Seven-year-old Lachlan Brain faces deportation from Scotland later this month despite being fluent in Gaelic, the Celtic language native to Scotland that is very closely linked to the Irish language.

Lachlan moved from Australia to Dingwall in the Highlands almost five years ago with his parents Greg and Kathryn as part of the Highland homecoming program, a scheme heavily advertised in Australia which encouraged those of Scottish descent to return to the country and help to repopulate the Highlands.

Gregg and Kathryn both have Scottish roots. They first visited Scotland on their honeymoon in 2005 and returned again in 2011 to do further research on whether a move would be right for them.

Between 2005 and 2011, they applied for visas. Kathryn eventually secured a student visa after enrolling in a degree in Scottish history and archaeology. Her husband and son were listed as her dependents.

Kathrun finished her degree last year and the family’s visa expired in December 2015. The British Home Office has rejected their case to stay. It is believed their further visa application was rejected as they had not succeeded in finding jobs that completely fulfilled visa requirements. Despite Gregg previously working a full-time job and Kathryn also receiving a job offer, both positions were not deemed as acceptable by the Home Office.

“All visa applications are considered on their individual merits, and applicants must provide evidence to show they meet the requirements of the immigration rules,” said an official spokesperson.

The Brain family is disappointed at the visa rejection. They had made clear that they planned to settle permanently in the Highlands at the time Kathryn applied for the student visa.

“Even on the university application form she described our desire to immigrate here, to do the course and stay on afterwards, to work for someone like the National Trust for Scotland or Historic Scotland,” Gregg Brain told The National newspaper.

“We were responding to the 2007 Highland homecoming program the Scottish Government were promoting in Australia, which was also backed by the Home Office. They laid out the progression you could make to come back and help repopulate the Highlands.”

Lachlan is a pupil in a Gaelic-medium school and wishes to remain in Scotland.

“I would be really sad if I had to leave to go to Australia and I really hope that we get to stay in Scotland,” the seven-year-old said.

“My friends are here and we would all miss each other very much. I like my school, teachers and my friends who I have known from Croileagan since I was two and I don’t remember anyone from Australia, except Gramps and Pop. I don’t want to leave all my aunties, uncles and cousins in Dingwall and Strathpeffer.”

Believing themselves to be a “poster family for successful immigrant candidates,” the Brains have received the support of local politicians and the local community in their fight to avoid deportation to Australia this month.

Lachlan’s teacher Rachel-Ann Urquhart has claimed that the young boy would suffer “both socially and academically” if he was forced to leave the Gaelic school.

“I believe that in Lachlan’s best interests he should remain at Dingwall Primary, where he is successfully learning and achieving through the medium of Gaelic,” she wrote in a letter to the UK Home Office.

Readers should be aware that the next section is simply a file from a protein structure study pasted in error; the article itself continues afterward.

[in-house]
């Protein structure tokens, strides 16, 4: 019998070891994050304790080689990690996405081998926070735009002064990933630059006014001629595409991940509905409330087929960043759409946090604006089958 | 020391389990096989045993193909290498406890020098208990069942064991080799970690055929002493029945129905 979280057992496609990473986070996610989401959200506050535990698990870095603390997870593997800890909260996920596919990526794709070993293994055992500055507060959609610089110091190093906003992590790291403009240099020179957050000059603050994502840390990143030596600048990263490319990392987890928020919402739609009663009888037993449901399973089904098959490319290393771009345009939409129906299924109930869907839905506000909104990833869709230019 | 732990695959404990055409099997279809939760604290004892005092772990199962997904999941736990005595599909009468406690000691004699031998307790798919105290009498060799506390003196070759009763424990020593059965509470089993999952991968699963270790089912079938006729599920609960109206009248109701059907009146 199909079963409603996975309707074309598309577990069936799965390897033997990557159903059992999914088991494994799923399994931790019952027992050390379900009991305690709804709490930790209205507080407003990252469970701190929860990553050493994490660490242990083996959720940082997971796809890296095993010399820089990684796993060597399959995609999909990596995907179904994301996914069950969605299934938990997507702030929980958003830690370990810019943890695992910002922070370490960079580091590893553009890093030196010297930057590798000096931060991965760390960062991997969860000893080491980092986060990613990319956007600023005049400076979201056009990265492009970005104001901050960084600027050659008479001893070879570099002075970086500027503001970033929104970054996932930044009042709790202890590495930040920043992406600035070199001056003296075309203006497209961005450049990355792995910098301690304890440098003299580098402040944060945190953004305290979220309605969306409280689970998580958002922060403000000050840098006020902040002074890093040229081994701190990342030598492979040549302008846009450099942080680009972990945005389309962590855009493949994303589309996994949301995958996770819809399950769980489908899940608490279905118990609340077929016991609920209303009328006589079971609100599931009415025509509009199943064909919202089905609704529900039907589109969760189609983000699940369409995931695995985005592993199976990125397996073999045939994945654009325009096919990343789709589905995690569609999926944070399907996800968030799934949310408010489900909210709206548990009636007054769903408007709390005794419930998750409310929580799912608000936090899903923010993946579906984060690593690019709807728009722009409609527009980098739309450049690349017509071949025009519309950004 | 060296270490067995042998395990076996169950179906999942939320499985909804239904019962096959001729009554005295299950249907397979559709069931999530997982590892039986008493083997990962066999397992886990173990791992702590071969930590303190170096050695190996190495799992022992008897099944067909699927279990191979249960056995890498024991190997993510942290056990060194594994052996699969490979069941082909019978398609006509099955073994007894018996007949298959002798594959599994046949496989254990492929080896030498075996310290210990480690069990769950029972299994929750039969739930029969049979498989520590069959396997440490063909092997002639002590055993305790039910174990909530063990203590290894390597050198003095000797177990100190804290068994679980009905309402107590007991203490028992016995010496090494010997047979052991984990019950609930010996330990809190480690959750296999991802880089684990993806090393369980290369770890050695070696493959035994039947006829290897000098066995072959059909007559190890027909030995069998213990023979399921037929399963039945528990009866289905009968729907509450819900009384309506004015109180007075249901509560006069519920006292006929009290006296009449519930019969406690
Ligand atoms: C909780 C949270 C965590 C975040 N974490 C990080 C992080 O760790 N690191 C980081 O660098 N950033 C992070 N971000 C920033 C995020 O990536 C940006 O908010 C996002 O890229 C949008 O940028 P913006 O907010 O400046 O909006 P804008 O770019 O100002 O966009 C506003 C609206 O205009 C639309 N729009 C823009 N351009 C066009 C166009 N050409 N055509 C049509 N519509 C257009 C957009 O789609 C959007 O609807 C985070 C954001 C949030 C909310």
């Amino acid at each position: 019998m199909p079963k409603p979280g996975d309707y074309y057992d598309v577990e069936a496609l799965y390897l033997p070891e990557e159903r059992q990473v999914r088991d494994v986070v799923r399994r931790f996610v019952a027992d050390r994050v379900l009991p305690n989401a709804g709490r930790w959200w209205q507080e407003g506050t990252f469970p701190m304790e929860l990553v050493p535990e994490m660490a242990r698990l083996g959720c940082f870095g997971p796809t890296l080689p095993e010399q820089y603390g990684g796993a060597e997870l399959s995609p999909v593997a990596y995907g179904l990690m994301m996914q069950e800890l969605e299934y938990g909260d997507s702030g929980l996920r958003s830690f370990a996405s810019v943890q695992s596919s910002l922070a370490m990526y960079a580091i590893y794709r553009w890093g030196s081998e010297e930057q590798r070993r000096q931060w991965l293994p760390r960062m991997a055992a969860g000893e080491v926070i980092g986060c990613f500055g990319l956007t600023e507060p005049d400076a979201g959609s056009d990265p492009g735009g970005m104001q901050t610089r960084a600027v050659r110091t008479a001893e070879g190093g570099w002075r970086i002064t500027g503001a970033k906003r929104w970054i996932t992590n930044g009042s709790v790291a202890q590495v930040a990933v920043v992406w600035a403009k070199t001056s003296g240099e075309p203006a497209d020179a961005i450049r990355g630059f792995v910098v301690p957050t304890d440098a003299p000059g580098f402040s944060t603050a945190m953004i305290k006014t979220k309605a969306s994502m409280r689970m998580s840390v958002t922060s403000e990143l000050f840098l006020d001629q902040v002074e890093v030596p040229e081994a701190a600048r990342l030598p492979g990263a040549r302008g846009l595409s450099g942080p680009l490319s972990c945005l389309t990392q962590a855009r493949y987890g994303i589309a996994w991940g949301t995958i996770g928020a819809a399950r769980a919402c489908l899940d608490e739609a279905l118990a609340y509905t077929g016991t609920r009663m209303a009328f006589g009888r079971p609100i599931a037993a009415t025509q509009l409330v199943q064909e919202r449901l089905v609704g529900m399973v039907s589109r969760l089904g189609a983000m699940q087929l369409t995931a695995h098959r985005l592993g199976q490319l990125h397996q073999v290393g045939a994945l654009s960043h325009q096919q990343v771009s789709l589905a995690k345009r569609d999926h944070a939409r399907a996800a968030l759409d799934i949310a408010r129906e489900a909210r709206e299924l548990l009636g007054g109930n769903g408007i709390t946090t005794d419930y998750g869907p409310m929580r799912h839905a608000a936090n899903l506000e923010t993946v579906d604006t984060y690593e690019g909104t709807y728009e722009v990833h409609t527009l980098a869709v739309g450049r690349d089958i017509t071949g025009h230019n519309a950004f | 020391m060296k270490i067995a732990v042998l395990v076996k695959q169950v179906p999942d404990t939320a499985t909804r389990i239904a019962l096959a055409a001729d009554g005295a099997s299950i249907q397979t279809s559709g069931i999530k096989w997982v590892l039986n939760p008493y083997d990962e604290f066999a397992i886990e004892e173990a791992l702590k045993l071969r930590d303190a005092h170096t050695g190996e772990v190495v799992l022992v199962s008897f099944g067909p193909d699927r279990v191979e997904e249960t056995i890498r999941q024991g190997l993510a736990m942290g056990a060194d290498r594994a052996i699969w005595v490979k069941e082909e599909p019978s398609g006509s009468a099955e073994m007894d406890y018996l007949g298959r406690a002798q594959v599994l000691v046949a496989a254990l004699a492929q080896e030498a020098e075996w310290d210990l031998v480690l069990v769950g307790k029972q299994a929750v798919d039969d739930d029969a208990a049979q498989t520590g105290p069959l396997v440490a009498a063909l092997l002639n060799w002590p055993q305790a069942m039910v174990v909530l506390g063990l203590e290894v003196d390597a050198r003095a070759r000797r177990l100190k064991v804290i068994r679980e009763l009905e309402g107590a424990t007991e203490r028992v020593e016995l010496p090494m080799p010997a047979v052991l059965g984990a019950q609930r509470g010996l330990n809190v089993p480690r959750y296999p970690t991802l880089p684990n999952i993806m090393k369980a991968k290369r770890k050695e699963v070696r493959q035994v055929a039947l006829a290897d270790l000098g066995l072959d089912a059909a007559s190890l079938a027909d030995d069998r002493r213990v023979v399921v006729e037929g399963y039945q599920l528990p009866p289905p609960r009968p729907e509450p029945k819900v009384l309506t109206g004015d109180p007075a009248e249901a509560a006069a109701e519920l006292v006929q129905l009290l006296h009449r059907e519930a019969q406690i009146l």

“Lachlan also has a great number of close, social friendships at the school, which he has developed during his time in education there.”

The family’s case has been taken up by local MP Ian Blackford, who believes the family's story highlights the problems with Scotland’s immigration system.

“The Highlands need people who want to stay and make a contribution,” Blackford said.

“It’s a nonsense that the big stick of the UK Government is forcing these people out on a technicality. They have never taken a penny off of the state. They are here to make a living and Lachlan’s enjoying the benefit of Gaelic education We want young families to settle here, participate in the culture and become part of life here, but the UK Government is saying ‘no’ – it’s barking mad.

"We need to keep the pressure up and, in this regard, the widespread community support and from further afield that has been shown, I know, is much appreciated by the family."

The Scottish First Minister Nicola Sturgeon has also taken an interest in the family’s case and wrote to UK Home Secretary Theresa May earlier this month, asking her to reconsider allowing the Australian family to stay.

“I fear this is another example of the inflexibilities of the UK immigration system resulting in Scotland losing talented individuals who have studied at our universities and contributed to our economy,” wrote Sturgeon.

“We need an immigration system in Scotland that meets our own needs and our continuous calls for the reinstatement of the post-study work route in Scotland would help to address these needs.”

The Brain family’s story is very similar to that of the Ware family, who faced deportation from Ireland last year despite various visa attempts and pleas from local representatives.

Due to a bureaucratic mix-up between the INIS and the Garda National Immigration Bureau (GNIB), the family was given just weeks to leave before receiving a one year leave to remain just as they were set to leave their Co. Kerry home. The Ware family’s daughters were also Irish-language speakers and active members of the community.

Read more: US family threatened with deportation from Ireland granted one year to remain

H/T: The National 

Despite moving to Scotland as part of an initiative to repopulate the Highlands, the Brain family face deportation from their adopted home.The National